There are also a few pending MSO deals, multi-state operator deals in the U.S. Some of them are clearly in doubt, MedMen and PharmaCan ended their attempt at merging. Cresco Labs (OTCQX:CRLBF) announced last month that it’s renegotiating its potential merger with Origin House (OTCQX:ORHOF). And last week Curaleaf (OTCPK:CURLF), confirmed its intent to acquire Cura Partners, but has also restructured the deal. Investors didn’t react well to this news as Cureleaf’s stock cratered. All-in-all though busy times, lots to pay attention to, for cannabis investors.
Rudy Hernandez: Hi, Chuck. Welcome to The Cannabis Investing Podcast. Let’s get right into it. So how did you get into this space?
Chuck Smith: Well, Rudy, thanks a lot. I‘m actually really happy to be here with you today. Well, I got in the space quite a long time ago, been doing — been in the cannabis industry for almost 10 years. It started out with a business partner of mine, as really just a passive investment in Colorado. Actually, for truth be told I could actually only invest my sweat equity and intellectual capital, if you will, because it was not regulated in that state to allow an out of state investor. But I helped my partner start to build what is now Dixie. It’s exciting to go from thinking about being just a passive investor or passive participant in something to then see what the power of the plant, and the power of what we were doing really changing people’s lives, and then I‘ve been in it, with it since then. Sure.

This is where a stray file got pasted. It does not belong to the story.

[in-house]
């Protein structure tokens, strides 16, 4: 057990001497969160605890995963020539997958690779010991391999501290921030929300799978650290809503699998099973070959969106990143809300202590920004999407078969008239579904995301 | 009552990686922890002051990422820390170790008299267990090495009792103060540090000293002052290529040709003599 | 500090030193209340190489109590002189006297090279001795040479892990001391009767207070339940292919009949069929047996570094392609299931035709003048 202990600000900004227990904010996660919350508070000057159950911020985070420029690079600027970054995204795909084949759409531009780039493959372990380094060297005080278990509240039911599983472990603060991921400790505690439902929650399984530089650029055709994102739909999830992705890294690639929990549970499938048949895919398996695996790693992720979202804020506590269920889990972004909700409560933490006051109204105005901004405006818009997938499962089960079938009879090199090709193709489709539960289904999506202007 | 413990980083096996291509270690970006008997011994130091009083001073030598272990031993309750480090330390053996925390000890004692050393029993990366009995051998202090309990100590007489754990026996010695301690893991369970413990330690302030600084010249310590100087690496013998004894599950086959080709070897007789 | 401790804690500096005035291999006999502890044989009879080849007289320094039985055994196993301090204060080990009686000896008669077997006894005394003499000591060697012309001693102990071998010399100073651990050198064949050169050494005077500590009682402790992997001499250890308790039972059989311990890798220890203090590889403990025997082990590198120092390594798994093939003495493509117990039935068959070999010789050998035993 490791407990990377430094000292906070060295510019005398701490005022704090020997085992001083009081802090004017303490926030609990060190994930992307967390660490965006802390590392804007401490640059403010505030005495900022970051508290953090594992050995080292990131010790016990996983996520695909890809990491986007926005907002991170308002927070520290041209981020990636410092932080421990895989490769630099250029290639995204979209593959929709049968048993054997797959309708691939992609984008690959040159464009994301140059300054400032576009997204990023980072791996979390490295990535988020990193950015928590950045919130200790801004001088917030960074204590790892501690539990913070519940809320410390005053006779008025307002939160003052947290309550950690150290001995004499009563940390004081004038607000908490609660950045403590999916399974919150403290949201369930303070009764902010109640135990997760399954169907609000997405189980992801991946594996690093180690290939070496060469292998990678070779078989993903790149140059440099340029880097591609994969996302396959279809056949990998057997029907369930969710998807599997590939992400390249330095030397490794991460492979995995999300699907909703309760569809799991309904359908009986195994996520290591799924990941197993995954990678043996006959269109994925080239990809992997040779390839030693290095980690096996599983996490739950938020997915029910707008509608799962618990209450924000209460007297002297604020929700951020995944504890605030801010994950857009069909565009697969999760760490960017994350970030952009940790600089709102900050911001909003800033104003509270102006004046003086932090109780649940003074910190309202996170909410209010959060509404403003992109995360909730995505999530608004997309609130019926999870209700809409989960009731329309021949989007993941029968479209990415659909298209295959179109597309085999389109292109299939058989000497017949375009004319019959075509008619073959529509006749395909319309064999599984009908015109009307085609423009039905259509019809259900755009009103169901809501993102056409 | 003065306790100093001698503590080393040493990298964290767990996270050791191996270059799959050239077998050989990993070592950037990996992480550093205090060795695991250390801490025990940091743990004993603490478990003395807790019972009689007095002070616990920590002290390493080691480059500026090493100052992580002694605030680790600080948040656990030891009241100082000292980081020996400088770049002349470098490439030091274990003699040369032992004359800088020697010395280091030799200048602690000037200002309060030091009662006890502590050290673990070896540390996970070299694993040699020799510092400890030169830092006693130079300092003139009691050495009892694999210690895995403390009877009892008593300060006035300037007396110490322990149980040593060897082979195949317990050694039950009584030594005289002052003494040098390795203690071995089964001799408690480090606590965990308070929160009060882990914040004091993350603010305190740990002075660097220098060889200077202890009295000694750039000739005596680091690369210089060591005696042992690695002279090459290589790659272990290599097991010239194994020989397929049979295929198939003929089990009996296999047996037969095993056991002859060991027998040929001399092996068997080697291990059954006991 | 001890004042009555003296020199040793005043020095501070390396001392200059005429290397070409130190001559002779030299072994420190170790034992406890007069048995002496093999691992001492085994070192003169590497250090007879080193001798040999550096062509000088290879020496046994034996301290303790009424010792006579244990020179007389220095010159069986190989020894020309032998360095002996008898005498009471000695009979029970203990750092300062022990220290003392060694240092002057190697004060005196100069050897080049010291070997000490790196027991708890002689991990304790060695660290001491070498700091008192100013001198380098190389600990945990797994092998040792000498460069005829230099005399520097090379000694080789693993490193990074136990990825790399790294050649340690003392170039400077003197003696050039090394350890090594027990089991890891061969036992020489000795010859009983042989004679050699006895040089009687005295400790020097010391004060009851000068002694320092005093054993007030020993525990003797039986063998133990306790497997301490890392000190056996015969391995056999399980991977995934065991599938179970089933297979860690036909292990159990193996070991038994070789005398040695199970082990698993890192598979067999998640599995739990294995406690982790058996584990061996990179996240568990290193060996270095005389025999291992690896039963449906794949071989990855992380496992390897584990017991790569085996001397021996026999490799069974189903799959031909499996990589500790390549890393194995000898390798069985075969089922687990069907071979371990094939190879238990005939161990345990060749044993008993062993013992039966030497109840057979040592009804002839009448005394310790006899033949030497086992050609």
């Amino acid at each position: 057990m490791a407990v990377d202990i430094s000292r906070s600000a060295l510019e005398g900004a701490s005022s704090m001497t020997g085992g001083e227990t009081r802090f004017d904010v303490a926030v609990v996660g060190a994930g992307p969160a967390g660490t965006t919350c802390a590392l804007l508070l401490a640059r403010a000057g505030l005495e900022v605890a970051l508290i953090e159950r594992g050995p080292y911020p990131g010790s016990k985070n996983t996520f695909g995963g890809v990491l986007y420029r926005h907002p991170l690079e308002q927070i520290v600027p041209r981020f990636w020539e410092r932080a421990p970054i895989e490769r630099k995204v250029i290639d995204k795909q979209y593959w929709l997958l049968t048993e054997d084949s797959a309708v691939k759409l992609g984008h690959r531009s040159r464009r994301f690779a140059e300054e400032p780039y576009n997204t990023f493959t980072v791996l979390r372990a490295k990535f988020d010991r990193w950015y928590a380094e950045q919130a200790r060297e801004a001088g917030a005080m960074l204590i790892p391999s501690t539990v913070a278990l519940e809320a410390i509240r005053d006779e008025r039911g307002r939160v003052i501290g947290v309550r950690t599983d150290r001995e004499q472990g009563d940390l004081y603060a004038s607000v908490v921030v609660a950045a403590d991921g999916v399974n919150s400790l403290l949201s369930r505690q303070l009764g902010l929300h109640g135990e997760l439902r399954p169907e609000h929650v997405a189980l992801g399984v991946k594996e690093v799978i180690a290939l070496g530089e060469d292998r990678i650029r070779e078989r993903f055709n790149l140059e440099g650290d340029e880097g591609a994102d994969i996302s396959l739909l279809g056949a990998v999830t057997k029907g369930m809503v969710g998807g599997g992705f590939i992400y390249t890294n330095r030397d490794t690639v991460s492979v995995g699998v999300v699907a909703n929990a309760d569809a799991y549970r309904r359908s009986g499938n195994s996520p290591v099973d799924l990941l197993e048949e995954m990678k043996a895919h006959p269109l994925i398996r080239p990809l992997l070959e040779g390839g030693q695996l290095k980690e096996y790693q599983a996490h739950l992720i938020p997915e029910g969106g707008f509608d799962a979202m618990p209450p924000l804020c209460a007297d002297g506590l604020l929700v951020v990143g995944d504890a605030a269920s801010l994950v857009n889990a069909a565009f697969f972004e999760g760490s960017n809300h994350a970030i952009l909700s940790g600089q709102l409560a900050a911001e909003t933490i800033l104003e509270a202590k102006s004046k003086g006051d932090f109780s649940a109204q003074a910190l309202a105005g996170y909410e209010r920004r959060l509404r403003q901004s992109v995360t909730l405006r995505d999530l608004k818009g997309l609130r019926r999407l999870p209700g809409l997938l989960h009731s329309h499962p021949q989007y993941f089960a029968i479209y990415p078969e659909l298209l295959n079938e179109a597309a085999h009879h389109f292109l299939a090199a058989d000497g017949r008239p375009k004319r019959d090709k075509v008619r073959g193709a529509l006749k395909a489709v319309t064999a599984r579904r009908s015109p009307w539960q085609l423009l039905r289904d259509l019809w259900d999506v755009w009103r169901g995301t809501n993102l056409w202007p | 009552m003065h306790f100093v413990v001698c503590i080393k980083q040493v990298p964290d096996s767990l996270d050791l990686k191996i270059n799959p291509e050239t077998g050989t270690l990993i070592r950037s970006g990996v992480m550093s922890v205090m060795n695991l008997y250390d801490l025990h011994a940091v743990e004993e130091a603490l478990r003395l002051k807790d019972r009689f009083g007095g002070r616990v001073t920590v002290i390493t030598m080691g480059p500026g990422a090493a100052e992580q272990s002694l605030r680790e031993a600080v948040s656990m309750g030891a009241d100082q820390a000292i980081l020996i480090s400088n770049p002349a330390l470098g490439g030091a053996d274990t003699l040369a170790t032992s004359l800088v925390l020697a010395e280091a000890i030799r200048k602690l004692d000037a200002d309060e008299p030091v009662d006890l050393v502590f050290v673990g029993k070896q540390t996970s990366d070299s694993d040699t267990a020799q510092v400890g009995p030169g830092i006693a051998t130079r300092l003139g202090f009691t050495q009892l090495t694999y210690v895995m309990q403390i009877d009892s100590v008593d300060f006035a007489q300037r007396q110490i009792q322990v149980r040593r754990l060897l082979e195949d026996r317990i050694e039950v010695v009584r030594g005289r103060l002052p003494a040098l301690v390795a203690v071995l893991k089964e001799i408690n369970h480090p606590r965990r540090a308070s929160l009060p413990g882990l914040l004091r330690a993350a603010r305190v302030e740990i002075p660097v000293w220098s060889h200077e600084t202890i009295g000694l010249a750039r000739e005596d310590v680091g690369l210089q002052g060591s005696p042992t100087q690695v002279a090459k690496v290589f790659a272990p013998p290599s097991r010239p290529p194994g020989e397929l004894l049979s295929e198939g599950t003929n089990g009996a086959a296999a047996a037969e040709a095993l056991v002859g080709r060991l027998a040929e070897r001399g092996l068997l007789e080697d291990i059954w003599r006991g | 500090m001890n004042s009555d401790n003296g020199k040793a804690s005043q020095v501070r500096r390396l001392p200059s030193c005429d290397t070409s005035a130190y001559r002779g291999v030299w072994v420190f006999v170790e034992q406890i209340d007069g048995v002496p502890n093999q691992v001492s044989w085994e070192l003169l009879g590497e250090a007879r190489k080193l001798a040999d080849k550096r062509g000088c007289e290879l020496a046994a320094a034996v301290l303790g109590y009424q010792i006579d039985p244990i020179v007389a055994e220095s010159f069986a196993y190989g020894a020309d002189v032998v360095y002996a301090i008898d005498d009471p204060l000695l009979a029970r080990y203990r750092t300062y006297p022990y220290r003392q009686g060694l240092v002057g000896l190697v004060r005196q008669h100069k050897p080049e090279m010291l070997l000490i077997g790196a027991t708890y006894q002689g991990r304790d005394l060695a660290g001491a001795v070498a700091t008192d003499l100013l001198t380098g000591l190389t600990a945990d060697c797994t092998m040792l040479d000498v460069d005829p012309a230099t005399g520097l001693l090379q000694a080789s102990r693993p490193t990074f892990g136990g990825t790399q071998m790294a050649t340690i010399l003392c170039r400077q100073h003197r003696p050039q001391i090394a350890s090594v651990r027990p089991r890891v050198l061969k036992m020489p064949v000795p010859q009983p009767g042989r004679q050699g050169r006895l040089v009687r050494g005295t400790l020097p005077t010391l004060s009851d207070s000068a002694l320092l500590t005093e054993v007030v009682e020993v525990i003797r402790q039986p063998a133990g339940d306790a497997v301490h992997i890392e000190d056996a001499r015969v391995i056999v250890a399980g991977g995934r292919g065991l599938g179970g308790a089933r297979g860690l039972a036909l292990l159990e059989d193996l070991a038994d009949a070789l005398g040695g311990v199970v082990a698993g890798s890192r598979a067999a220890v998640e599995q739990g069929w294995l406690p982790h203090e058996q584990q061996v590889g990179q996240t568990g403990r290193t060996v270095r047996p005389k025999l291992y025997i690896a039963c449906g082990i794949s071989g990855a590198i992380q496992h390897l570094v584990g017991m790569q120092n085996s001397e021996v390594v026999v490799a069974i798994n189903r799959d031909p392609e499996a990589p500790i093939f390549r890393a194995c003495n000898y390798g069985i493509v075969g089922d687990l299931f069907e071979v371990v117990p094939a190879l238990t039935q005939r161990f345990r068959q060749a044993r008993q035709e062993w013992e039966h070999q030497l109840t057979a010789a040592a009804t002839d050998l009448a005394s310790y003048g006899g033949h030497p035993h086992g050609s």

RH: Sure, love it. Okay, so as a leader in the space, what are you all emphasizing right now, in terms of products, in terms of maybe a direction or a vision? What can you say on that?